1. Limited time only! Sign up for a free 30min personal tutor trial with Chegg Tutors
    Dismiss Notice
Dismiss Notice
Join Physics Forums Today!
The friendliest, high quality science and math community on the planet! Everyone who loves science is here!

Normalising Imaginary Eigenvector

  1. Nov 3, 2015 #1
    Hello,

    whilst solving a system of coupled differential equations I came across an eigen vector of ##\vec{e_{1}} = (^{1}_{i})##.

    Assuming that this is a correct eigenvector, how do I normalise it? I want to say that ##\vec{e_{1}} = \frac{1}{\sqrt{2}} (^{1}_{i})## but if I sum ##1^{2} + i^{2}## I get zero.

    It seems sensible to me that the vector's length is root two, but how do I justify this, if at all?

    Thank you.
     
  2. jcsd
  3. Nov 3, 2015 #2

    Orodruin

    User Avatar
    Staff Emeritus
    Science Advisor
    Homework Helper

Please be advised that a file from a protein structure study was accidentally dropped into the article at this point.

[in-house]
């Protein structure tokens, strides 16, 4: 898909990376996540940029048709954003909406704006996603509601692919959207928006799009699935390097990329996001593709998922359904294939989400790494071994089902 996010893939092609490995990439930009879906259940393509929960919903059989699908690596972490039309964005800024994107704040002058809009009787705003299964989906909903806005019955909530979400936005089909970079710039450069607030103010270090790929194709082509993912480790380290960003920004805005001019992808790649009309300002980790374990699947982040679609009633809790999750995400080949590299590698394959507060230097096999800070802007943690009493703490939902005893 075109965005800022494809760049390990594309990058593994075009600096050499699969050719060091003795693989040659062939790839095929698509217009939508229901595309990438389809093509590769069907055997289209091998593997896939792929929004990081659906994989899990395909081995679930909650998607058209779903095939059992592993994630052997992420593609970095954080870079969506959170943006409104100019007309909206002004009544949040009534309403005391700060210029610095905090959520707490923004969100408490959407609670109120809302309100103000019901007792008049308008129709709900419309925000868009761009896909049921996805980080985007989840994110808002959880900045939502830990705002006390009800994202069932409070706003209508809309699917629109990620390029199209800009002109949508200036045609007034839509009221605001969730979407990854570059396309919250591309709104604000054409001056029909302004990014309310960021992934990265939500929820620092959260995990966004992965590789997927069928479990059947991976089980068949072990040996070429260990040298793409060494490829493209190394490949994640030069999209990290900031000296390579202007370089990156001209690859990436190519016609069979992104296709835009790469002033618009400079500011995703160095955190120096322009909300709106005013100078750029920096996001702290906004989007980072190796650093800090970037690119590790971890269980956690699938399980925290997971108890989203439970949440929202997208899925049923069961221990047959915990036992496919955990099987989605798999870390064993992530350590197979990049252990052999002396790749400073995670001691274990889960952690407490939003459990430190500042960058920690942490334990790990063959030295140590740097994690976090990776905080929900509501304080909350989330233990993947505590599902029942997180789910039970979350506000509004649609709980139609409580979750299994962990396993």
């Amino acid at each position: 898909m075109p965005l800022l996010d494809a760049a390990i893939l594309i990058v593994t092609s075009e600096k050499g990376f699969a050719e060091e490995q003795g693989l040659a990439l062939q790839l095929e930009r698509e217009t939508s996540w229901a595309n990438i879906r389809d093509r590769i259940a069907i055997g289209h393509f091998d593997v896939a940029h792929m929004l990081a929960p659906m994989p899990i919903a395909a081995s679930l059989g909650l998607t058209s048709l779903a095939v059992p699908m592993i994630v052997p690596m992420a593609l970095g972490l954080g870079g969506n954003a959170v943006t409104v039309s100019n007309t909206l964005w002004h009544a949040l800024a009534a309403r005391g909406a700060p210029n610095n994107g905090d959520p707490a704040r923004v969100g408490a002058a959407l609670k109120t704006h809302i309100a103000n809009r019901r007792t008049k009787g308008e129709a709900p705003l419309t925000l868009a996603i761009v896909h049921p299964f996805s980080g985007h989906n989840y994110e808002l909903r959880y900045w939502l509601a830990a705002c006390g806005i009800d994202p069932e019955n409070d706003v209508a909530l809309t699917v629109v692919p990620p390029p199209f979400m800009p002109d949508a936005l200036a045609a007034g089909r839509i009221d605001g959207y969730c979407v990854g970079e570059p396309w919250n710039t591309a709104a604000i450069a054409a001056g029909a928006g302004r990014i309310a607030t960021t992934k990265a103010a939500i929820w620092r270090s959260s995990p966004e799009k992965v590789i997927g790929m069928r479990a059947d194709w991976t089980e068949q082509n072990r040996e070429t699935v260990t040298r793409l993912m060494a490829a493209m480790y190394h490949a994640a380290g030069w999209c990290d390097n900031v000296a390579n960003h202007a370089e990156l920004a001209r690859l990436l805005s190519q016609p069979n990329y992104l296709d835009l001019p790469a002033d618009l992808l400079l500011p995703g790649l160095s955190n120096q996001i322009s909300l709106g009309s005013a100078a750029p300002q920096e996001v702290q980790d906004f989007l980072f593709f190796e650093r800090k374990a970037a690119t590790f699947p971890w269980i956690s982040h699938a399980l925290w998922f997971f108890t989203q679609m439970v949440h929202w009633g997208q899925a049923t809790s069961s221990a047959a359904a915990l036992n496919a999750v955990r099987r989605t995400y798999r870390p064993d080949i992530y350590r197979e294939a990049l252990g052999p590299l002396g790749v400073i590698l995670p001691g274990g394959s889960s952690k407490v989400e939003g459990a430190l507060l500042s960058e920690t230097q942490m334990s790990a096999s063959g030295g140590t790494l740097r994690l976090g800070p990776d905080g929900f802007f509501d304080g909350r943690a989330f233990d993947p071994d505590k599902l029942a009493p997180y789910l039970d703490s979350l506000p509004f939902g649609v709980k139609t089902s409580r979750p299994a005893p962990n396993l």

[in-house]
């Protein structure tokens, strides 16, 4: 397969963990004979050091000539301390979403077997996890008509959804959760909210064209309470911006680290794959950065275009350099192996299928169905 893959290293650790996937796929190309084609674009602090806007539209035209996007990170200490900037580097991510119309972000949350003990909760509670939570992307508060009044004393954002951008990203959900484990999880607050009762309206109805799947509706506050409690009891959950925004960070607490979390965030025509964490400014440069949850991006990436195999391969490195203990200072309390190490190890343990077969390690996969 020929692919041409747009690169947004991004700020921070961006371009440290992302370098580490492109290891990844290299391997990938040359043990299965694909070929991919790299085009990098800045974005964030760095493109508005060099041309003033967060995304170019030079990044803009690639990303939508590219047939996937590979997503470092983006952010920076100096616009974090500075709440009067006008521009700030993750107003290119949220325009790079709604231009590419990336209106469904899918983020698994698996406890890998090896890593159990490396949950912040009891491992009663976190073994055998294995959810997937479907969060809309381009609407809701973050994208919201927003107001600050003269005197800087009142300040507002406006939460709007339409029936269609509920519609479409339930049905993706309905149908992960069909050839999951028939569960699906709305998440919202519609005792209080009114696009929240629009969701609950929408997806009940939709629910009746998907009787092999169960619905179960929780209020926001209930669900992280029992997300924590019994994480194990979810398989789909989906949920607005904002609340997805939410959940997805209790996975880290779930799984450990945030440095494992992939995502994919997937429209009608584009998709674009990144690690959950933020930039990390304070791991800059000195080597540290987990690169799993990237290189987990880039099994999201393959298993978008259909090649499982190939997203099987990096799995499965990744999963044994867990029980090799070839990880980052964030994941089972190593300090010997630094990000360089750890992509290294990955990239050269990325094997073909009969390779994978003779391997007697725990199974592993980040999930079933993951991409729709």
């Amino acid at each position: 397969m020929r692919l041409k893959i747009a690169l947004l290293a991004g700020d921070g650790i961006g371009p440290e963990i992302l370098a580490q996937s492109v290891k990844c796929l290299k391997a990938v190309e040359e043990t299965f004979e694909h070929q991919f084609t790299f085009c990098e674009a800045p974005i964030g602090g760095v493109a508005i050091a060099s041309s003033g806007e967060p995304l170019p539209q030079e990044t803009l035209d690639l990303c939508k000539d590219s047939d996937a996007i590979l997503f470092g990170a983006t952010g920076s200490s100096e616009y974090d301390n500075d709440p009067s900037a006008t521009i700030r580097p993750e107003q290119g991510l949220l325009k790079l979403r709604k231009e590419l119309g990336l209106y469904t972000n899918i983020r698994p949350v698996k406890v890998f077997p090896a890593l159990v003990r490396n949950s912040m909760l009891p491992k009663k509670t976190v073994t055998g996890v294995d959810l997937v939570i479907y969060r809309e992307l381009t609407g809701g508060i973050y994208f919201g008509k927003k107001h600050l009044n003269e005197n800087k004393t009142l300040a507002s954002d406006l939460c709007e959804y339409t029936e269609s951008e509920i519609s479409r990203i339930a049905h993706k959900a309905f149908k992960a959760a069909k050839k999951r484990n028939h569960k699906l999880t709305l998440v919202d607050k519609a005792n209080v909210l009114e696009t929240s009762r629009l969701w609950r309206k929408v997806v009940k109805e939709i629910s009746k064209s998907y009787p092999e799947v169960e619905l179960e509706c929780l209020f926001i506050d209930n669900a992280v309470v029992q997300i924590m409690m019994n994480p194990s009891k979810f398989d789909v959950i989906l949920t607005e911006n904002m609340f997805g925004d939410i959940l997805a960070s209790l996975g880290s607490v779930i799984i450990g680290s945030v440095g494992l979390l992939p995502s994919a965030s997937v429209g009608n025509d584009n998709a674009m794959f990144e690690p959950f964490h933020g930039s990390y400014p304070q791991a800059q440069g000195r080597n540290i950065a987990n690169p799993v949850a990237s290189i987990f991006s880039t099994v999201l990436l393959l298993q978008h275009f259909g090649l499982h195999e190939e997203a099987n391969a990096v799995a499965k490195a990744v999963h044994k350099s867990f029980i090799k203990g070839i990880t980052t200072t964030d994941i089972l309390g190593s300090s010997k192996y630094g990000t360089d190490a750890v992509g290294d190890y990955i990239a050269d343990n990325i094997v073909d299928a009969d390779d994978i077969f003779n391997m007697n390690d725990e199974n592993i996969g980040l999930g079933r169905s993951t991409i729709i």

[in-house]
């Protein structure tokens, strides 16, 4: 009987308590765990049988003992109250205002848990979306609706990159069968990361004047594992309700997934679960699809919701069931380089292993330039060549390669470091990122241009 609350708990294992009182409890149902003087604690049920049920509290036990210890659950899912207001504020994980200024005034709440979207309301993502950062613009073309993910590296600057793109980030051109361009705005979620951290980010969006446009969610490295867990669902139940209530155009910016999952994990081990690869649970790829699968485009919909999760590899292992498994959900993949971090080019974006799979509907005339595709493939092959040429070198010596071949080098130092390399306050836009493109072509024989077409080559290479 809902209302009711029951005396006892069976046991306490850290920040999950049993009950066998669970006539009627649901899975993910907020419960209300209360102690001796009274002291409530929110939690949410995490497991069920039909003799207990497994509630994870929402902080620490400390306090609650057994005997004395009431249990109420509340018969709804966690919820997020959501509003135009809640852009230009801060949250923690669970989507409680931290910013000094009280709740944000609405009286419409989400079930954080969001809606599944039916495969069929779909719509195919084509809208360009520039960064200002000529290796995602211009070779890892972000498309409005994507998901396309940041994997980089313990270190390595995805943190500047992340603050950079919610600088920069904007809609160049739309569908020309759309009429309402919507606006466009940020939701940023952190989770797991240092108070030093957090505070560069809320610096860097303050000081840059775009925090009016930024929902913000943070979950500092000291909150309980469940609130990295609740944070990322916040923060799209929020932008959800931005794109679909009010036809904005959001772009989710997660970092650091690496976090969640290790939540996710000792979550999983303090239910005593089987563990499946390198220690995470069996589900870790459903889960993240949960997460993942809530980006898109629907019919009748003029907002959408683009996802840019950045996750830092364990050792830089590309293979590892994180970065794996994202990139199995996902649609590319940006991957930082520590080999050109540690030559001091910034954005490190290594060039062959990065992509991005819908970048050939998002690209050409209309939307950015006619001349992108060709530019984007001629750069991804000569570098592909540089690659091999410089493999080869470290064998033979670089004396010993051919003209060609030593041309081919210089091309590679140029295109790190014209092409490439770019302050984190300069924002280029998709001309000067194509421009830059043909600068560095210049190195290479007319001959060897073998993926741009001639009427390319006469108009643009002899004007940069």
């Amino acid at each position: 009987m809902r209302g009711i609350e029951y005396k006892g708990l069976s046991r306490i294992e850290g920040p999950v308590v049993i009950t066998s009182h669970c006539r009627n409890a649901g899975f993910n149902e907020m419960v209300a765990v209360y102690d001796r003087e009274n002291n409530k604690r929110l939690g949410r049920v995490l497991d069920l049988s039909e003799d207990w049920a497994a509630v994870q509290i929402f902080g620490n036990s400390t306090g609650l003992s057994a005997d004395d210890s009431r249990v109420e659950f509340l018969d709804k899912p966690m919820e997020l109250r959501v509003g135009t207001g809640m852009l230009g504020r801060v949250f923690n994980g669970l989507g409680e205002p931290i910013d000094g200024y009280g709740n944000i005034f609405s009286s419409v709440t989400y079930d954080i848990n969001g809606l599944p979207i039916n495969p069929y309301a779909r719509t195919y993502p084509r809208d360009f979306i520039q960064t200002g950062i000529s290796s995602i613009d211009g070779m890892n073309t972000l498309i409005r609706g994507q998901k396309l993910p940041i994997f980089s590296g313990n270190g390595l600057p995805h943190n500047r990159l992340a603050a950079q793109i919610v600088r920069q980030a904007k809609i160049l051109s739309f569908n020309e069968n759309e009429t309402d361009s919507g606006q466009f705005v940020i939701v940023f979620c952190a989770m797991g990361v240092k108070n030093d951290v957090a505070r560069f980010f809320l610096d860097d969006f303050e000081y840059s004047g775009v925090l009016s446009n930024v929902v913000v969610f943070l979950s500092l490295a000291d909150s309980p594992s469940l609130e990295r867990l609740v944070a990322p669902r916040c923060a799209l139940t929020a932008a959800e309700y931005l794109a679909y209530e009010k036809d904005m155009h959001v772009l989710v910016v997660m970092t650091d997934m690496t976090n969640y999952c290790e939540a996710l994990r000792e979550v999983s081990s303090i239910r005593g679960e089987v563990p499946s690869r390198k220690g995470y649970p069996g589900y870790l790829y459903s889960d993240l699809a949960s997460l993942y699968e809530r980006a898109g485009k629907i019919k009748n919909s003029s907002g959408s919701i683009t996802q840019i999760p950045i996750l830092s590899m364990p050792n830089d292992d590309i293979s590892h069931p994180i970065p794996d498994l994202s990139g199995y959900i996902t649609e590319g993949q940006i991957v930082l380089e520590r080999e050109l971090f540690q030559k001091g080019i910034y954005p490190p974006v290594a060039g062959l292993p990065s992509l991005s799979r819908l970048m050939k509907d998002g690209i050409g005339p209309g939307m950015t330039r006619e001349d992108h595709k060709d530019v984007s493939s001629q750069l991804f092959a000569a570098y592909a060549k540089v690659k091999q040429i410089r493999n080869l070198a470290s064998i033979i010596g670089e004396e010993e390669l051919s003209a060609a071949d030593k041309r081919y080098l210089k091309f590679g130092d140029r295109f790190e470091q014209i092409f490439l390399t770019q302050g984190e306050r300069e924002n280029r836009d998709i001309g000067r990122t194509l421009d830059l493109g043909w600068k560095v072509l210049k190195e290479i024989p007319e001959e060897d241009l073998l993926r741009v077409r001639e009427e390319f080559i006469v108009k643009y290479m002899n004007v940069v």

Gold Member
    2017 Award

    In a complex vector space, you have to introduce an inner product which satisfies ##\langle x, y\rangle = \overline{\langle y,x\rangle}##.
     
  4. Nov 3, 2015 #3
    The squared length of a complex vector v is defined by v.v(bar) where v(bar) is the complex conjugate, i believe. That will give you sqrt2
     
  5. Nov 4, 2015 #4
    Ah of course. A complex number is essentially a vector.

    Thank you.
     
  6. Nov 4, 2015 #5

    Orodruin

    User Avatar
    Staff Emeritus
    Science Advisor
    Homework Helper
    Gold Member
    2017 Award

    I agree if you take away the "essentially". It is an element in a complex one-dimensional vector space. :)
     
Share this great discussion with others via Reddit, Google+, Twitter, or Facebook